By Samantha Sciarrotta

At the end of 1999, Chris Prynoski was at a crossroads.
The Bordentown native was an animator for MTV in New York City at the time, and the show he was working on didn’t get renewed. His landlord was putting the home he and his then-girlfriend Shannon rented in Williamsburg up for sale, so the couple would be forced to move. Shannon, also an artist, had recently quit her waitressing job to work on coloring a short film for one of their friends so she could learn how to use Adobe Photoshop and Flash.
The couple had toyed with moving to Los Angeles—the animation industry hub, Prynoski says—and they figured so much had changed, they might as well do it. So they bought a truck and drove to California, pulling up in L.A. just as the clock struck midnight on New Year’s Eve.
Once they got out there, they started a T-shirt company, Titmouse, as a side gig. What they never foresaw was what the company would become.
Titmouse evolved into an animation studio with locations in Los Angeles, New York and Vancouver. Prynoski and Shannon, now married, have overseen projects like Metalocalpyse and The Venture Bros. on Cartoon Network, and the studio released its first feature-length film, Nerdland starring Paul Rudd and Patton Oswalt, in 2016.
Prynoski grew up near the end of Farnsworth Avenue in Bordentown City.
“I mostly played on the train tracks down there, where that little yacht club was,” he said. “We would climb up and run around on the docks, in the woods there and go over the bridge to the weird island where teenagers would be doing bonfires and getting stoned or whatever they did back then.”
His dad, Jack, taught at Clara Barton (which Prynoski attended), and his mom, Vicky Burke, worked at the former Johnstone Training and Research Center in town. Prynoski went to Notre Dame High School and says he was always liked drawing and comic books. He was interested in Marvel heroes like X-Men and the Hulk, and he and his friend, Andrew, often worked on their own books and characters, though they never finished one. Initially, Prynoski thought he wanted to create comics for a living.
That changed when he went to the School of Visual Arts in New York.
“That was a good place for being around other people who were interested in doing the same thing,” he said. “I think that was the most important thing with college. Your degree, as far as animation goes, doesn’t mean anything. It’s only what you learned and who you end up meeting.”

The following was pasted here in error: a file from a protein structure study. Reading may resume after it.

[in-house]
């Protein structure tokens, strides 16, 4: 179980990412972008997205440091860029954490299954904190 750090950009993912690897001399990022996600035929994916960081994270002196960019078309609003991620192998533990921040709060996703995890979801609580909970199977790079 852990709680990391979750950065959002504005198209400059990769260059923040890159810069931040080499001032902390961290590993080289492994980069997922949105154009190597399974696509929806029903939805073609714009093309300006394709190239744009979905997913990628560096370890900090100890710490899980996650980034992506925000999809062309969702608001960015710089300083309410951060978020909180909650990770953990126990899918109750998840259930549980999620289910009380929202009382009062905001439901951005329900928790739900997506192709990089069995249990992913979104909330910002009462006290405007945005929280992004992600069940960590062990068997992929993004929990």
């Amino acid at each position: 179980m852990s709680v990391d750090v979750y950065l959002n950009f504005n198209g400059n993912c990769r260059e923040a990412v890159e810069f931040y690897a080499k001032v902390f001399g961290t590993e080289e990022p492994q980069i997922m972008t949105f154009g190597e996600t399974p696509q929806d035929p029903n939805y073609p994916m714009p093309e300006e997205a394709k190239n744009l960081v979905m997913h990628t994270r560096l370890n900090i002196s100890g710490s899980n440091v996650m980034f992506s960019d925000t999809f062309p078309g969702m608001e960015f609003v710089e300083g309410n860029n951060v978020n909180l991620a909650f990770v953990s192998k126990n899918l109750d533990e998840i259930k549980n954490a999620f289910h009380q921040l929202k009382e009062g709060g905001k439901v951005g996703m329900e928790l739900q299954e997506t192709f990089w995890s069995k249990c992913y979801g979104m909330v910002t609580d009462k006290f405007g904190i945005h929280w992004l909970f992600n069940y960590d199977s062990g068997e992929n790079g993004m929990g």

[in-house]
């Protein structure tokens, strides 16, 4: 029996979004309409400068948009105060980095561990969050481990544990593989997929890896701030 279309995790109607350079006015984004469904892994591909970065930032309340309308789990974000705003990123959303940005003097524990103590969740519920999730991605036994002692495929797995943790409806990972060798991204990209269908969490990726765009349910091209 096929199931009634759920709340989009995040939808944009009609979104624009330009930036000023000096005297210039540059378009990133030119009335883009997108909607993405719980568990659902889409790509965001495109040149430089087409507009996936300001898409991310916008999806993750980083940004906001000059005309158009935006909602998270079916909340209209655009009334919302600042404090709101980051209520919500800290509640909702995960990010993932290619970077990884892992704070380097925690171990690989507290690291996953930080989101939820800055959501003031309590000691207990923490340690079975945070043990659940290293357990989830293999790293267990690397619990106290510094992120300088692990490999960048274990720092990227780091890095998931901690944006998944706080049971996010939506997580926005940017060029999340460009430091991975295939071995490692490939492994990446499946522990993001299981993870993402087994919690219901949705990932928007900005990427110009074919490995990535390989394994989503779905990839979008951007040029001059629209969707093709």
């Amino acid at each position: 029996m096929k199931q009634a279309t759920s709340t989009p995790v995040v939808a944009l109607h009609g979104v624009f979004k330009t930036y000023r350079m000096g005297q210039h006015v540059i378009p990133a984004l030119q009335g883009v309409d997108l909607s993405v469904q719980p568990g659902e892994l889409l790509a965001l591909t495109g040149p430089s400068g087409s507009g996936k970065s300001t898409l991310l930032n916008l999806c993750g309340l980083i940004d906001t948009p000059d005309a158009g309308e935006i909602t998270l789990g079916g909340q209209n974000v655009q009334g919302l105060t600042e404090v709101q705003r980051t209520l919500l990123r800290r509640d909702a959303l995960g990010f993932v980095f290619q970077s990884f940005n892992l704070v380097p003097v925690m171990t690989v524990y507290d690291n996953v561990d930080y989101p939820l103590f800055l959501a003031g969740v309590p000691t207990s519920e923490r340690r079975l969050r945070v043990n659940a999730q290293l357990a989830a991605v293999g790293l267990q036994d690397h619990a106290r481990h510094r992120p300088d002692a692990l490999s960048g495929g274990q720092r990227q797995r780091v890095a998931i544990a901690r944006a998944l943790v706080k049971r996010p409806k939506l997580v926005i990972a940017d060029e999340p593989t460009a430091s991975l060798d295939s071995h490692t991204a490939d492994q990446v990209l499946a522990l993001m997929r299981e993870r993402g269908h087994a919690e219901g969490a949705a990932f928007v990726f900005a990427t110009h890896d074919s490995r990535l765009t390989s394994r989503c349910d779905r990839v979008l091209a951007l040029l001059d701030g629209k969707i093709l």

One summer between semesters, Prynoski stayed in the city to find animation jobs instead of coming home to work at an Exxon in Bordentown. That ended up yielding the results he wanted—he found an internship animating shorts for Liquid TV, an experimental show on MTV at the time, and he also worked with one of his teachers on a video she was making.
The experience he gained that summer was a good stepping stone, he said.
“Many people who come from these high schools, if you’re not in a big city like New York or something, you’re one of, if not the only, art person,” he said. “Then you go to school, and everybody’s the art person. They were all the best artist in their high school. They were all good. You can just learn from each other and work on each other’s film and stuff.”
Prynoski graduated from the School of Visual Arts in 1994 and was hired soon after by Ralph Bakshi (known for his 1978 animated Lord of the Rings, among many others) to work on a film. He also took what was supposed to be a two-week gig at MTV while waiting for the Bakshi job to start, but the film fell through, and he ended up staying at MTV.
While there he worked on favorites like Beavis and Butt-Head, Daria and The Head. Other projects included his own original pilots and Downtown, which ran for a season. Working on both his own shows and shows created by other people gave him experience executing the needs of someone else’s show, as well as writing his own scripts and making his own designs.
He even worked on the Beavis and Butt-Head Do America movie—he directed a psychedelic sequence where the two characters take peyote, his first time directing at MTV.
He also met Shannon, a Hastings-on-Hudson, New York native, around the time. She also attended the School of Visual Arts (though she and Prynoski didn’t know each other at the time). The two met through mutual friends.
“I really wanted to be in filmmaking and make a difference in the world when I was in college,” she said. “Then, I got out and realized making films was really hard. We were just friends first for about a year. I would go to MTV and see how much fun he had in animation and I thought, ‘That’s a cool job.’ I liked what he was doing, but I didn’t think I could ever do it.”